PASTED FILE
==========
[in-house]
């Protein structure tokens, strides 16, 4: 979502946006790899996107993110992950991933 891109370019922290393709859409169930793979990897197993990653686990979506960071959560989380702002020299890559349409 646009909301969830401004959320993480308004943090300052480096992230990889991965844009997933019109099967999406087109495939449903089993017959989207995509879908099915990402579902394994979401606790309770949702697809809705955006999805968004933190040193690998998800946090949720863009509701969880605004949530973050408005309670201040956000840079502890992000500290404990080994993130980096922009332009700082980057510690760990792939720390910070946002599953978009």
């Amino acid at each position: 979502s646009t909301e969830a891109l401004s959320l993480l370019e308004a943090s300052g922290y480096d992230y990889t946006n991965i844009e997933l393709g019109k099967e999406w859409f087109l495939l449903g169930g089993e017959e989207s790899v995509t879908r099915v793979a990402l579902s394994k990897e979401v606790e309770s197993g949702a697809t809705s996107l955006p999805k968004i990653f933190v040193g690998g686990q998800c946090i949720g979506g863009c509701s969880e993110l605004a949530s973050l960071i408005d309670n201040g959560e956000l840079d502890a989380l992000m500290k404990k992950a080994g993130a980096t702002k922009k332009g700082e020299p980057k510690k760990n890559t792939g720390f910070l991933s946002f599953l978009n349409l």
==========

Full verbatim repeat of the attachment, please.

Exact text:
[in-house]
């Protein structure tokens, strides 16, 4: 979502946006790899996107993110992950991933 891109370019922290393709859409169930793979990897197993990653686990979506960071959560989380702002020299890559349409 646009909301969830401004959320993480308004943090300052480096992230990889991965844009997933019109099967999406087109495939449903089993017959989207995509879908099915990402579902394994979401606790309770949702697809809705955006999805968004933190040193690998998800946090949720863009509701969880605004949530973050408005309670201040956000840079502890992000500290404990080994993130980096922009332009700082980057510690760990792939720390910070946002599953978009």
């Amino acid at each position: 979502s646009t909301e969830a891109l401004s959320l993480l370019e308004a943090s300052g922290y480096d992230y990889t946006n991965i844009e997933l393709g019109k099967e999406w859409f087109l495939l449903g169930g089993e017959e989207s790899v995509t879908r099915v793979a990402l579902s394994k990897e979401v606790e309770s197993g949702a697809t809705s996107l955006p999805k968004i990653f933190v040193g690998g686990q998800c946090i949720g979506g863009c509701s969880e993110l605004a949530s973050l960071i408005d309670n201040g959560e956000l840079d502890a989380l992000m500290k404990k992950a080994g993130a980096t702002k922009k332009g700082e020299p980057k510690k760990n890559t792939g720390f910070l991933s946002f599953l978009n349409l």